The findings are part of a massive survey that has uncovered the cheapest and most expensive parts of the UK where fleets buy fuel.
Fleet drivers filling up in central Scotland – around Glasgow and Edinburgh – win what is described as the 'fuel price lottery', while those topping up the tank in East Anglia lose out.
The survey was carried out by Castle Fuel Cards and found that the average price of unleaded petrol in central Scotland last week was 77.4 pence per litre, whereas in East Anglia it was 78.6 pence per litre.
Scotland outside the central region – into the Highlands and other rural areas – is the most expensive area in the UK as a whole, with petrol averaging 78.9 pence per litre.
Castle Fuel Cards found that prices also tended to be above the national average in south west England, Wales, the south east and the west Midlands.
It suggests that a 200-car fleet operating in the Midlands could cut its typical annual fuel bill of about £330,000 by nearly £14,000, or 4.2%, if it encouraged drivers towards the lowest-priced outlets such as supermarkets, rather than buying fuel at the average regional price.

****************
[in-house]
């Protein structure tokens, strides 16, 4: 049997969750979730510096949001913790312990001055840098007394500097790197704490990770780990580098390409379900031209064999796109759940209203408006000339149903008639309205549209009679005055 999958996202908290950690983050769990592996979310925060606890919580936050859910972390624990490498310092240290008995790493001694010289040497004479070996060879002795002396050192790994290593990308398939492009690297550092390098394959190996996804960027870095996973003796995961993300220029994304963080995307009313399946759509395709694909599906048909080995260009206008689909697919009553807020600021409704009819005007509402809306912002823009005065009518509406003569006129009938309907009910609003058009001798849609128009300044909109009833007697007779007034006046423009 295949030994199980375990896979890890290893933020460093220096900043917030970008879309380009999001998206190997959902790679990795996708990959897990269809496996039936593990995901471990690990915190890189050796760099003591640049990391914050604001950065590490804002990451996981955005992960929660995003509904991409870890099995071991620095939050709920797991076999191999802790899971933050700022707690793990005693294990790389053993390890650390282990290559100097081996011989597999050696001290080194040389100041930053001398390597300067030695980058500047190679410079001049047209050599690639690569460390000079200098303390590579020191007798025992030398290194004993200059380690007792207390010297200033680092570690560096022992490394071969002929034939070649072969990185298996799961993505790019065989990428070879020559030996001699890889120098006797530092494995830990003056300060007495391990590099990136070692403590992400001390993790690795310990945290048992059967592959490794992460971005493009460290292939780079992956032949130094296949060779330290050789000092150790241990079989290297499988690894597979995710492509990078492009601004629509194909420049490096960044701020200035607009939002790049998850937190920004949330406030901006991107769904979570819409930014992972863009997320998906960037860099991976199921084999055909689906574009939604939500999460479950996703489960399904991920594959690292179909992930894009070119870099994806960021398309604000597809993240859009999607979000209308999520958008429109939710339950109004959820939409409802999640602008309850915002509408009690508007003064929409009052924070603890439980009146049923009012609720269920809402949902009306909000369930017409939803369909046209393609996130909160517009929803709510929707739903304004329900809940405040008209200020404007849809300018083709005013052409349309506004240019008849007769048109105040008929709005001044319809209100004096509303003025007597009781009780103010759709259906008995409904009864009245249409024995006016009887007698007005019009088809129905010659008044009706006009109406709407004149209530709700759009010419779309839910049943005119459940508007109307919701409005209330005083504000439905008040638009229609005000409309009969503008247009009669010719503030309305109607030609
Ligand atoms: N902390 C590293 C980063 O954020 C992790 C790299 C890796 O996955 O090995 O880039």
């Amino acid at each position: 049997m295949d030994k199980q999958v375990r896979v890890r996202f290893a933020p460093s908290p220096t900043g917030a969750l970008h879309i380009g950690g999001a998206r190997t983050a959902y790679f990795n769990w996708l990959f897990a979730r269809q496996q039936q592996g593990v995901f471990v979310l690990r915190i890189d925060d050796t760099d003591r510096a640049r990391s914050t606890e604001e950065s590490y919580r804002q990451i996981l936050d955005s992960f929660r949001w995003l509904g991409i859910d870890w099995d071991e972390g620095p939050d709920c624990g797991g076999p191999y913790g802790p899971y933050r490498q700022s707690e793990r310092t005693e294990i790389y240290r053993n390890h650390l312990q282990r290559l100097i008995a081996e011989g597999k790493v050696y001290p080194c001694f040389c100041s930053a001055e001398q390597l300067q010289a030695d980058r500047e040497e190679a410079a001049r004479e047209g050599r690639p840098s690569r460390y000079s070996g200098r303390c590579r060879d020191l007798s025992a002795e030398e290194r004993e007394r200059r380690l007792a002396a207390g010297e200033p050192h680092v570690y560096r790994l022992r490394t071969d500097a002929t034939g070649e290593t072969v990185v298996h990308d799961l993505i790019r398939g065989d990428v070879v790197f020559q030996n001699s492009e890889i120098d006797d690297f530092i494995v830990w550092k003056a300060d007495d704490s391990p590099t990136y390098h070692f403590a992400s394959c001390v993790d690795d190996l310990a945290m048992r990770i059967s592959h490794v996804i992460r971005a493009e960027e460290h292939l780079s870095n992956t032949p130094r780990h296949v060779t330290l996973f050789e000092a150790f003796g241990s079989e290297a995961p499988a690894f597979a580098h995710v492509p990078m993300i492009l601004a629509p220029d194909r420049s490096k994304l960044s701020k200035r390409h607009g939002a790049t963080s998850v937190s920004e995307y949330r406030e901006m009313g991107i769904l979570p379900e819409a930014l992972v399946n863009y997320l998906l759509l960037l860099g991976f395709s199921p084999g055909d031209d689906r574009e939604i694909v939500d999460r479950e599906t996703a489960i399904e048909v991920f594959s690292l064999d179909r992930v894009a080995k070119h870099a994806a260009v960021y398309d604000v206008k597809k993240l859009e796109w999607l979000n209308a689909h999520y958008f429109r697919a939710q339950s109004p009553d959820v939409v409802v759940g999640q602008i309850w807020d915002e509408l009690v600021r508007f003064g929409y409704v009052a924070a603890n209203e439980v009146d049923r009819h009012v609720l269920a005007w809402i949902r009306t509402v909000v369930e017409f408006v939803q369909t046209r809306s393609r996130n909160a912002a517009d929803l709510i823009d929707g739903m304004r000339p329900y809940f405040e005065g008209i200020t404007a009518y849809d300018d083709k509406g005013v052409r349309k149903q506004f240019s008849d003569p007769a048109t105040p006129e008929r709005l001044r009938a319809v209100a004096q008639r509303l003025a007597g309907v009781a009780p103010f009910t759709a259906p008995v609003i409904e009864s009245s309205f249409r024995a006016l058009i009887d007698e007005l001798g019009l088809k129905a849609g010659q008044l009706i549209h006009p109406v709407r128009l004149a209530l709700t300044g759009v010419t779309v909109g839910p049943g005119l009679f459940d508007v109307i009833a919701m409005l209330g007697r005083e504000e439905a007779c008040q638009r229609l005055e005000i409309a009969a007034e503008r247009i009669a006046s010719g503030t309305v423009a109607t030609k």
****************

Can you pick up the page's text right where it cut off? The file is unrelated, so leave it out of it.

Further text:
'Fleets are playing a postcode lottery whenever their drivers stop to refuel,' said Teresa Maynard, head of fuel at Castle Fuel Cards. 'Even so, they can play the game to their advantage by making sure their drivers always aim to buy below the average price.'
The Castle Fuel Card survey highlights considerable price variations within regions.
In the east Midlands, the difference between the most and least expensive petrol is equivalent to about £3.40 for a fill-up but in north west England, the variance is more than £7 and in the north of Scotland it is nearly £7.60.